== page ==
ISO quality management standards are designed to help organizations ensure that they meet the needs of their customers and other stakeholders while also meeting statutory and regulatory requirements related to their products and operations. ISO stands for the International Standards Organization whose headquarters are based in Geneva. It is made up of a group of 50+ member countries around the world with an aim to standardize the way we work and produce products or services. Standards are put in place to ensure organizations run smoothly to a pre-determined set of criteria, and to ensure the organization conforms to that criteria, and if not, the causative variations are recognized and corrected.
ISO develops International Standards but is not involved in their certification, and do not issue the certificates. ISO Certifications are carried out by an ‘Accredited external certification body’ (AECBs), whose job it is to ensure that the standard's criteria are met, and who in turn must conform to an auditor standard ISO 17021. These AECBs have been accredited by ISO to conduct ISO related programs including certification/registration in their respective jurisdictions.
The most common ISO certifications are ISO 9001 and ISO 14001. The ISO 9000 quality management standards make sure a company’s products and services meet customers' needs and are compliant for that purpose. As part of those standards criteria related to all work and operations associated with production are part of the certification review process.
From an ISO standpoint Quality refers to all of those features of a product (or service) which are required by the customer. Quality management means what the business does to ensure that its products or services satisfy the customer’s quality requirements, and how they comply with any regulations applicable to those products or services. Another aspect of ISO Quality Management takes into account how an organization goes about enhancing customer satisfaction, and achieving continual improvements in its performance.
The ISO 14000 environmental management standards focus on an improved environmental performance, this refers to what an organization does to minimize harmful effects on the environment caused by its activities, how it conforms to applicable regulatory requirements, and achieves continual improvement of its environmental performance.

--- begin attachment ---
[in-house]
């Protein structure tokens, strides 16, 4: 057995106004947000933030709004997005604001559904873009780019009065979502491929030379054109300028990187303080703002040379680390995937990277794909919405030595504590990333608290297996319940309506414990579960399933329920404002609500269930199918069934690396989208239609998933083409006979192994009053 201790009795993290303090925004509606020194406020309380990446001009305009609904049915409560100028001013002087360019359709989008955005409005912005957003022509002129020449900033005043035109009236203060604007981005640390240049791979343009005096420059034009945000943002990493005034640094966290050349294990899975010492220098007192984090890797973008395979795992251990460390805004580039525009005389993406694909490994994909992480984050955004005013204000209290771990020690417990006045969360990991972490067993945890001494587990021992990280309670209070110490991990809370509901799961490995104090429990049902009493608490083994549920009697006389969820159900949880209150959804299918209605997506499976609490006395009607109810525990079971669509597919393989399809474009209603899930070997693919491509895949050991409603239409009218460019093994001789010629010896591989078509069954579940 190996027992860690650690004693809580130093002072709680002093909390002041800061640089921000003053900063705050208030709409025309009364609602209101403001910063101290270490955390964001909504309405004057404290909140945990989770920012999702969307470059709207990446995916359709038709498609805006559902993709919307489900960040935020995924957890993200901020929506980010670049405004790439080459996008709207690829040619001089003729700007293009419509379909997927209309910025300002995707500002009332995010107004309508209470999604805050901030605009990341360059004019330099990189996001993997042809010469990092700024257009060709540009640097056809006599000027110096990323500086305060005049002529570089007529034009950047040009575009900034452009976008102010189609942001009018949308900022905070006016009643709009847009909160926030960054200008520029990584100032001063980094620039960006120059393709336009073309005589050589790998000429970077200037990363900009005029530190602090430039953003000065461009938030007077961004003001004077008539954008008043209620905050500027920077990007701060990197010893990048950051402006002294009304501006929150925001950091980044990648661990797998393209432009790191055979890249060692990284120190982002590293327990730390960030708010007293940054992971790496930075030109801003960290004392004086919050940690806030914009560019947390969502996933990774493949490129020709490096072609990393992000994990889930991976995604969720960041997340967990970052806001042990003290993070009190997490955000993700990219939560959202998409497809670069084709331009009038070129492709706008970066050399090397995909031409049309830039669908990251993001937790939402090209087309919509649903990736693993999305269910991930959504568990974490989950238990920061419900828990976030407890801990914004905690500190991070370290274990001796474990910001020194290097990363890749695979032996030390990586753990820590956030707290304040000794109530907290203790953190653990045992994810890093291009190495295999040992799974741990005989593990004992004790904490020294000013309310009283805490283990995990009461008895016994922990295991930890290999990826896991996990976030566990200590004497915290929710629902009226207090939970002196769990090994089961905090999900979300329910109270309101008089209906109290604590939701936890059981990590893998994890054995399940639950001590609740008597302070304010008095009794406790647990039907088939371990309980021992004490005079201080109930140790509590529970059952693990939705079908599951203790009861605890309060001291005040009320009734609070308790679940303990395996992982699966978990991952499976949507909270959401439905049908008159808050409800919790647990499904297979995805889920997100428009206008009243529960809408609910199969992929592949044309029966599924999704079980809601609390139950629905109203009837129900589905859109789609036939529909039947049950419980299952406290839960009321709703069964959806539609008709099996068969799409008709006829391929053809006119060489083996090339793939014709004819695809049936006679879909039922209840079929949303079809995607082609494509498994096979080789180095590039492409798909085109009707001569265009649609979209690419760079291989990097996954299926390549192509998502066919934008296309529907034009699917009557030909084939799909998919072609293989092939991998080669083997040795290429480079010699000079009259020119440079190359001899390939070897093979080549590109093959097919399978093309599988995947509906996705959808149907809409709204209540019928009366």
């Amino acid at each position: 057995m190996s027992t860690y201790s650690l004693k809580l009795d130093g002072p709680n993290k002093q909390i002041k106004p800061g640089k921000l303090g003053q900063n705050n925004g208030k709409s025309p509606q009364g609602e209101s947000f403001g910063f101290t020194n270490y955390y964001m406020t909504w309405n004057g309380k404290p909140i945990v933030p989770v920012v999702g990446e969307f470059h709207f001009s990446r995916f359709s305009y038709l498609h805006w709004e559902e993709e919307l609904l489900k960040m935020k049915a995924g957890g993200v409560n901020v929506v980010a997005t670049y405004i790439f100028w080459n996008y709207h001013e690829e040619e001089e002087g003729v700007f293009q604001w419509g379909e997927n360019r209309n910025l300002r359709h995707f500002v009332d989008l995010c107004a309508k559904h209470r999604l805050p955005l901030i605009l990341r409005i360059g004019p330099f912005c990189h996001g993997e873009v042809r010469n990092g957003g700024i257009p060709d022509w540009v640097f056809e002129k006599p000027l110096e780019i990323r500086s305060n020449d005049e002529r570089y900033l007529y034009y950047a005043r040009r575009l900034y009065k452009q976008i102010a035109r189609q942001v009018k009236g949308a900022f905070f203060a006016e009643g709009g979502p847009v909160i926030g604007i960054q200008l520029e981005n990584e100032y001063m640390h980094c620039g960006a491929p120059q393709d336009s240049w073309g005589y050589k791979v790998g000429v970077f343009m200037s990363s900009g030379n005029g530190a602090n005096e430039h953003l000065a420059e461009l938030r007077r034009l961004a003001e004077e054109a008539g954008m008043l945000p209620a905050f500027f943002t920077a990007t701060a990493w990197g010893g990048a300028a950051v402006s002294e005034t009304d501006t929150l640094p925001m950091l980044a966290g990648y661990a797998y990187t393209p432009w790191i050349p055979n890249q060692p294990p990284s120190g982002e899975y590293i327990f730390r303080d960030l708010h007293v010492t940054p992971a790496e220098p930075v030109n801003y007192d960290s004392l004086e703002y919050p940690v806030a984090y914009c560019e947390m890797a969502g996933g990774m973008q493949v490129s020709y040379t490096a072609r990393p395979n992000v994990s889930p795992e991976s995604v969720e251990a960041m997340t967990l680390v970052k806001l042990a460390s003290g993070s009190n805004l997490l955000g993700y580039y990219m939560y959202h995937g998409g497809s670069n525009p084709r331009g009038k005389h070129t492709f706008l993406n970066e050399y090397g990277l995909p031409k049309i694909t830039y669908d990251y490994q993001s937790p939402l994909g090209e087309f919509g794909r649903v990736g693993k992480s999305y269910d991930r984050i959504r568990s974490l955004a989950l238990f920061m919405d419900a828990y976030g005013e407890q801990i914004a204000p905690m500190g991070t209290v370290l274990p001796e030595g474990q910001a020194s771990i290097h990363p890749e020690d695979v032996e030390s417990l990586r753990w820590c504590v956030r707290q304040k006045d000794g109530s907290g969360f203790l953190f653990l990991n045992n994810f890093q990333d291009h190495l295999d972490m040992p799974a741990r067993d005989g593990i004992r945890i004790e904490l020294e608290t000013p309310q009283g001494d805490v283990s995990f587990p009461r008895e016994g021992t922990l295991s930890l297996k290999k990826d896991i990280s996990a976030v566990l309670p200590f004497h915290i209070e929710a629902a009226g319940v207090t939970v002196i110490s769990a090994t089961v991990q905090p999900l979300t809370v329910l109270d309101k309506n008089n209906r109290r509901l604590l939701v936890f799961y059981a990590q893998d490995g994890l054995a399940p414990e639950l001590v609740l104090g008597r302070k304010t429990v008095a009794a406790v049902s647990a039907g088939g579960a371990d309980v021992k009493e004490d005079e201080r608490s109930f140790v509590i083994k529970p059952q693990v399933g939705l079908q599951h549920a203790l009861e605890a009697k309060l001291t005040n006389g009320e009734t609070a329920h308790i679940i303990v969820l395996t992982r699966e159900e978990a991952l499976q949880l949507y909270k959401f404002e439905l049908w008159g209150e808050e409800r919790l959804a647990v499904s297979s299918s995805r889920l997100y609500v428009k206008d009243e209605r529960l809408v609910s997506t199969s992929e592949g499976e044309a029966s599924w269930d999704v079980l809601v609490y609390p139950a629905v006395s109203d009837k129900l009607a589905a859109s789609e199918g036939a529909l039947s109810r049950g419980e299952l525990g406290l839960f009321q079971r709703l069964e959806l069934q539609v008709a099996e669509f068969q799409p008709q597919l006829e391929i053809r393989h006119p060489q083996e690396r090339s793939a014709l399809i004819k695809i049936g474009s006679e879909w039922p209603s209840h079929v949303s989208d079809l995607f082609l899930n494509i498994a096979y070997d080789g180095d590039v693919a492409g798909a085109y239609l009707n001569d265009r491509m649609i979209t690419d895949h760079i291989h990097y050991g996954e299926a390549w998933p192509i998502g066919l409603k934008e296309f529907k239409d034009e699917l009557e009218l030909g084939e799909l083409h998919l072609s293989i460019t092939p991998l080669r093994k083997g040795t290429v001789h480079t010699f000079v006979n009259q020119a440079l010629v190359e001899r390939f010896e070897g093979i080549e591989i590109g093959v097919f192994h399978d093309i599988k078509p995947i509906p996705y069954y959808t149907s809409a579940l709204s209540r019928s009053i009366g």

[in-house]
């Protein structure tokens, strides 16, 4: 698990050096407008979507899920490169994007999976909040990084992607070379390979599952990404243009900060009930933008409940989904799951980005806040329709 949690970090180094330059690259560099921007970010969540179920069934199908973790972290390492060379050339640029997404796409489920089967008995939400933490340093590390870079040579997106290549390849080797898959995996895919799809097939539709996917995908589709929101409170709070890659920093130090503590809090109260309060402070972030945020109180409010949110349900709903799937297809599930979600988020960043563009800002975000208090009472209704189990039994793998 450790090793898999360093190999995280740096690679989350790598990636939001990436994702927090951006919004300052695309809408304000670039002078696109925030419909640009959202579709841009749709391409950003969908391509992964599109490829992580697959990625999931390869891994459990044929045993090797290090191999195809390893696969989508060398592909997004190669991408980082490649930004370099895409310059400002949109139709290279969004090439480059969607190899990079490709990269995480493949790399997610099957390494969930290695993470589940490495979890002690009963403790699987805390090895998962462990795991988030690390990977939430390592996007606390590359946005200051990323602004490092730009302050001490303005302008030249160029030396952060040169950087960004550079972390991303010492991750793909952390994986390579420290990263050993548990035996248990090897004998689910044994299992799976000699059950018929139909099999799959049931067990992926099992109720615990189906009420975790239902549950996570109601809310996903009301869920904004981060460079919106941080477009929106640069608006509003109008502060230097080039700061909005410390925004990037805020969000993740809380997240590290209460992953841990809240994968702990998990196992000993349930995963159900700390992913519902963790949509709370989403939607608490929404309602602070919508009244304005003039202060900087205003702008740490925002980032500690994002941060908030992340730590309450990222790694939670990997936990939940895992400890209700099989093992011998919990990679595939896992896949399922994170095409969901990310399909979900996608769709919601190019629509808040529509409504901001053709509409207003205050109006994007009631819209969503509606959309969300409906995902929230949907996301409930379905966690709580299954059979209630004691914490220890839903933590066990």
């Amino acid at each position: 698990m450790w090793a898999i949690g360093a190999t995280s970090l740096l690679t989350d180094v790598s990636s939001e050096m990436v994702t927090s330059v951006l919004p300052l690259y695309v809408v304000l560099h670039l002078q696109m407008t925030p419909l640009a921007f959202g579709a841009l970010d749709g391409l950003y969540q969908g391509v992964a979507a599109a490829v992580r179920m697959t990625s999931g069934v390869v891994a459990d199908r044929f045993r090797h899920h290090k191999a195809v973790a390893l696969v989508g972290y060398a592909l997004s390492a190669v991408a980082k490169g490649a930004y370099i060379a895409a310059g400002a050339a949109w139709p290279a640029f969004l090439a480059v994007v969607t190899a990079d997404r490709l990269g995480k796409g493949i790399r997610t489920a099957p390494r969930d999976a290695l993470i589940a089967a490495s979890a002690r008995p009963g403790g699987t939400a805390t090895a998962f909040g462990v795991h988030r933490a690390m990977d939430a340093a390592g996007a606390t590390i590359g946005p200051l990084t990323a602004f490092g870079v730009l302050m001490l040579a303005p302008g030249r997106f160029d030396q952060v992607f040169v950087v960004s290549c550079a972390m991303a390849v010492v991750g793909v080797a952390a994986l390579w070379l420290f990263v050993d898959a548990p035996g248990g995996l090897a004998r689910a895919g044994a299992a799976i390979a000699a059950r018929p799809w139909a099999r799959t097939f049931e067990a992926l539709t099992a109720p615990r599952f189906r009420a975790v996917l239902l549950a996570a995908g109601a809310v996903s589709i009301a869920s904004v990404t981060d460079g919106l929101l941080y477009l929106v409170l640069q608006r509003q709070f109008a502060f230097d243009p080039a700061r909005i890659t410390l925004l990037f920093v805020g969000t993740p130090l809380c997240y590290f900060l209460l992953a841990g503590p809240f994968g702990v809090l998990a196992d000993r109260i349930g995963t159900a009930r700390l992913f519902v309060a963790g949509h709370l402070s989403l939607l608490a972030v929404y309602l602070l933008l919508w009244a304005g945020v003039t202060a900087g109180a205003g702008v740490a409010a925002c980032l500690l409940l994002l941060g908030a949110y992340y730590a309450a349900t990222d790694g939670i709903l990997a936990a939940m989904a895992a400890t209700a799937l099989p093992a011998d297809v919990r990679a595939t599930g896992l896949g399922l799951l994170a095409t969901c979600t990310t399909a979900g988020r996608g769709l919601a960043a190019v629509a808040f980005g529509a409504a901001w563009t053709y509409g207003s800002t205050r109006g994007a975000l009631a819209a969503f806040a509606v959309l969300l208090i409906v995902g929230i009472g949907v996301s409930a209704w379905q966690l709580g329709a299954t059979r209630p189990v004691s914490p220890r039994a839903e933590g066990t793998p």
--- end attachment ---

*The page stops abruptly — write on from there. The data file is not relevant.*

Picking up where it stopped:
While the ISO standards for quality management were developed with the expectation that it would become the global standard, its adoption has not been nearly as ‘universal’ as was anticipated. For example, in the United States only about 50,000 companies are ISO compliant and certified, in contrast to Great Britain, which is just slightly larger than the state of California, which has more than 70,000 ISO compliant companies. Worldwide about 1-million organizations have implemented ISO standards. And the trend in the United States is on the rise, more companies have sought to become ISO certified in the last 3 years than in the prior 10 years combined.
There are a number of reasons why a company would seek ISO certification. Government bodies and larger companies often require a company to hold appropriate ISO certification prior to negotiating new business. Maintaining an external ISO certification is not easy; it demonstrations a company's commitment to new objectives, better procedures, stability and continual improvement. Overwhelming evidence supports the fact that ISO certification does in fact improve quality both in production and of the finished product(s).
Both ISO 9001 and ISO 14001 are considered to be ‘generic standards’ which means they can be applied to any business, large or small, whatever its product(s) or service(s). These organizations can be from any business sector of activity and any type of business enterprise including both private and public entities. No matter what an organization’s scope of activity if it wants to establish a quality management system, ISO 9001 provides the fundamental standards by which to do so. If a business wants to establish an environmental management system, then ISO 14001 provides the essential standards by which to measure that system.